what have you done for me lately?

This is turning into a total blog-off about architecture. I started with “why do architects ‘architect'” and then followed with “breaking the law” to which Lee followed up with “you don’t need a drawing” to which I am now following with this post.

Anyone over the age of 25 (hopefully) has seen Eddie Murphy’s stand-up show Raw in which he famously coins “what have you done for me lately” in reference to women’s attitude towards men. I’m applying it here to the very tenuous and sometimes ethereal relationship between architects and clients. Clients obviously being represented by the women’s point of view. The question of “what have you done for me lately”, or more to the point “what do you DO for me” are key to the majority of problems the profession faces today. If a client does not understand the value that you bring to the table why on earth would they ever pay you or even contract your services in the first place? This got me in the mood to sit down and think of what I would consider the top 5 reasons that you (the client) NEED an architect on your residential project. And this goes for any project. I don’t care if you’re renovating a bathroom, master suite, kitchen, living room, adding a mother-in-law suite, adding a second story or even building a brand new home. An architect is essential to the process and the money you spend in the beginning for his/her expertise will be worth far more down the road. And here’s why:

Beaux Arts Ball, 1931

Beaux Arts Ball, 1931

Top 5 Reasons to Hire an Architect on your Residential Project:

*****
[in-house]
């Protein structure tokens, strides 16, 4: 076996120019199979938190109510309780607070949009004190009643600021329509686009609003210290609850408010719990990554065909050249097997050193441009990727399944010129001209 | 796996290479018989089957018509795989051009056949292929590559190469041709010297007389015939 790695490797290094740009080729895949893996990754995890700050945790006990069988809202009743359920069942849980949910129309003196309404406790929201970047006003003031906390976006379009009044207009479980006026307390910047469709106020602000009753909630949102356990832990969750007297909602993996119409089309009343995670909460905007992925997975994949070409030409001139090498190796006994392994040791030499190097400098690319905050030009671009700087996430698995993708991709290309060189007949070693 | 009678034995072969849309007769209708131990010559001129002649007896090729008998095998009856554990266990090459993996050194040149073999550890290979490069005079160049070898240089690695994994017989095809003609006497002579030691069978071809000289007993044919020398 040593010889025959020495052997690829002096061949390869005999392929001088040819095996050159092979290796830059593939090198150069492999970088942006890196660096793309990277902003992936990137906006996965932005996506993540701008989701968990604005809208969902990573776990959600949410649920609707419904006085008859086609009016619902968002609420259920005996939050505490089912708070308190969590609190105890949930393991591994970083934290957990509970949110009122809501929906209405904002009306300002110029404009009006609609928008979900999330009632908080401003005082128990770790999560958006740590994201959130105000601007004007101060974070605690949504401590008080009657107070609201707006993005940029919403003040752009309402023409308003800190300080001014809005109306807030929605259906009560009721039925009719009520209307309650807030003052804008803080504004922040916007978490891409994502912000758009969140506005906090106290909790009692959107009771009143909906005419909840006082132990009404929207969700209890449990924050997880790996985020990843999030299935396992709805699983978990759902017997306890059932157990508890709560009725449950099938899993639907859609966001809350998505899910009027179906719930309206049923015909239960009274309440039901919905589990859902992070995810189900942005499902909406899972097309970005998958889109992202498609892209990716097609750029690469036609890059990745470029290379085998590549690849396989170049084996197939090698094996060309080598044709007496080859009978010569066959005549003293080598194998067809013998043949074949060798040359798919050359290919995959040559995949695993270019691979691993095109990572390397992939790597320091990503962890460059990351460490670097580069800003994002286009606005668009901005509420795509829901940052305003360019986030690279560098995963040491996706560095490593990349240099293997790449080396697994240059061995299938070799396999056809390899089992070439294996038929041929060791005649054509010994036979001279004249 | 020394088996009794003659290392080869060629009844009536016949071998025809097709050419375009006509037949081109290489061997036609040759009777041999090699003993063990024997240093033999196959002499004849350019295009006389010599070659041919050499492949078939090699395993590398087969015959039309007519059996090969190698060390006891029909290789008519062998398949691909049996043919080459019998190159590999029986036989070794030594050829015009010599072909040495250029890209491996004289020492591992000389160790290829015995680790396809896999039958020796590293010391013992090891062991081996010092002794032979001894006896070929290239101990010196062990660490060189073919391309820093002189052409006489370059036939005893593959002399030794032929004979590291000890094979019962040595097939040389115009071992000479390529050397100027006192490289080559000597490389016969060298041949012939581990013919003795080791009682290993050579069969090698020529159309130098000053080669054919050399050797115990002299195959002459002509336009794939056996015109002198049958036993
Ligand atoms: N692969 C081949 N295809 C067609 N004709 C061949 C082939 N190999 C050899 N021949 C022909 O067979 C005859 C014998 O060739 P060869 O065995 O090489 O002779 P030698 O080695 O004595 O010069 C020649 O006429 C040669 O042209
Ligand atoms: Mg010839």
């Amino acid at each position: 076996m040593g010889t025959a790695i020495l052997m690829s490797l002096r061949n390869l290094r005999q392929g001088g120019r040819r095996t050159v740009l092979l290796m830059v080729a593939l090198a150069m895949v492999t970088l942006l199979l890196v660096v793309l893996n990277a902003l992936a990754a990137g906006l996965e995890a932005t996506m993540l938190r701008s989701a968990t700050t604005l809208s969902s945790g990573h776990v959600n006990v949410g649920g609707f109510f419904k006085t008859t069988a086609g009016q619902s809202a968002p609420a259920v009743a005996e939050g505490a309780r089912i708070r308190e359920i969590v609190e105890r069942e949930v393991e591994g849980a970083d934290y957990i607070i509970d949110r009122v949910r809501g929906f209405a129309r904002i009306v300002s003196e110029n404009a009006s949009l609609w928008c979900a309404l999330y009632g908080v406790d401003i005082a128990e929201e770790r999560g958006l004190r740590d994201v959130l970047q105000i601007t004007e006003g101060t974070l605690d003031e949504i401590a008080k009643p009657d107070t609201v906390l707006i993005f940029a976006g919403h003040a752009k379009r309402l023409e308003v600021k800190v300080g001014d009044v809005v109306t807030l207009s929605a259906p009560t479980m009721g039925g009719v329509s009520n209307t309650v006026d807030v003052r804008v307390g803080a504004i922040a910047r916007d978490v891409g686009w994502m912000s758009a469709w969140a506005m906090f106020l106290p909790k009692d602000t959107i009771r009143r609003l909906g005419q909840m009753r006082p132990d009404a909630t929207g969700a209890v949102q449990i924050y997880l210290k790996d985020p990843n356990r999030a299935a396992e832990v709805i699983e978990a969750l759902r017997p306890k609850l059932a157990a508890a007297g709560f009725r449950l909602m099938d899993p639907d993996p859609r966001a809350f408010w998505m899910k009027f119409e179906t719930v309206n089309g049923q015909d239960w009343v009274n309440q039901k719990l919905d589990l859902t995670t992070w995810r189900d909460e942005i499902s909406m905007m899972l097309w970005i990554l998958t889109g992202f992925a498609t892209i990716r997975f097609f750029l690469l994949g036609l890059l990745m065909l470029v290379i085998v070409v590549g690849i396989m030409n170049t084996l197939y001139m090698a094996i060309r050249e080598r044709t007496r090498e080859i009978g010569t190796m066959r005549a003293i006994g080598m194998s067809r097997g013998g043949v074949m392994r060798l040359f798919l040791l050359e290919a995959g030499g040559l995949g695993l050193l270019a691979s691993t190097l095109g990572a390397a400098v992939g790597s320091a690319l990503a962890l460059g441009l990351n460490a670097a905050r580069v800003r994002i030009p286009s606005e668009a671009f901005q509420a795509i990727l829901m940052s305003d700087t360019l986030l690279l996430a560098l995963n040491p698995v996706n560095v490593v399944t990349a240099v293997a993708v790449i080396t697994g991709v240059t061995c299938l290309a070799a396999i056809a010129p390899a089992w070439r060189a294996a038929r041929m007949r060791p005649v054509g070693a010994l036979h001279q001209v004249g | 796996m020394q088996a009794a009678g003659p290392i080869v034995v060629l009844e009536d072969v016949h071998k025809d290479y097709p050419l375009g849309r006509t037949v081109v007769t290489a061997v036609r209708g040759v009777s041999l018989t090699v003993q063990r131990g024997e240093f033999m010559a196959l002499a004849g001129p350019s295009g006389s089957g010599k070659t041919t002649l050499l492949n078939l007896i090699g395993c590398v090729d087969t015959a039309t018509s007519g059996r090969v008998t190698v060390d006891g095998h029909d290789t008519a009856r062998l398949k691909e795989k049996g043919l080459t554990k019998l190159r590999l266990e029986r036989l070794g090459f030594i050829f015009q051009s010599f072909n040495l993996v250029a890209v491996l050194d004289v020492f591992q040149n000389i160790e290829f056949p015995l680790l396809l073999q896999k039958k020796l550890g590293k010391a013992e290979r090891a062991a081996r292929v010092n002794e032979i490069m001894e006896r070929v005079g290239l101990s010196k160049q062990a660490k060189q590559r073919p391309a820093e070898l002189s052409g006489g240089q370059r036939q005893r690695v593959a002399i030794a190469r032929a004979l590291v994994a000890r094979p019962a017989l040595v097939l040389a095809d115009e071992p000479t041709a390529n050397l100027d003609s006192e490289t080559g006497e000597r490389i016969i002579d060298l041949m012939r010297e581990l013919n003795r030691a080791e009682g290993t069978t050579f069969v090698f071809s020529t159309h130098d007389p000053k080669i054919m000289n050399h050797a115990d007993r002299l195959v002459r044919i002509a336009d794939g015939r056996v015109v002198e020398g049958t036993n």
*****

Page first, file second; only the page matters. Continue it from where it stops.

1. Architects understand human behavior.

More than just being an expert in building design, Architects often play the role of a psychologist as well. It’s essential to building planning that we understand the how and why of the building occupants and the relation of the spaces they’ll be using. If you understand how and why someone will use a space you can better design that space to be as functional and comfortable as possible. Without this essential and intangible element of design what you end up with is a pre-manufactured arrangement of spaces that is based only on historical sales data provided by builders and developers over time. While this kind of data isn’t always completely inaccurate in predicting how people “like” their homes to work, it’s not based on how YOU like your home to work. And your home should be designed for YOU and not some fictional “customer” who isn’t you, doesn’t eat like you, entertain like you, watch tv like you, sleep like you. Get the picture? How many times have you walked into a home you were thinking about buying and said to yourself or your husband/wife “this house is great, but I’d like to change x, y and z”? I bet every single time.

2. Architects advocate for design AND function in their purest forms.

Have you ever driven through a large suburban planned development? Do you ever notice that not only do all of the houses look conspicuously similar, but it’s nearly impossible to discern what architectural style or period they represent? That’s because they aren’t designed to any singular architectural style or period. They are built in a myriad of styles and periods to elicit the maximum “customer base” possible. And the “function” of the home is based on that historical data I mentioned earlier. An Architect, on the other hand, will design your home to your specifications, taking into account your personal style and architectural tastes, and guide you in the design of the functional parameters of your home’s layout. This is incredibly important in the design process, before construction, when it’s most important to investigate different options and arrive at the most successful solution to your project.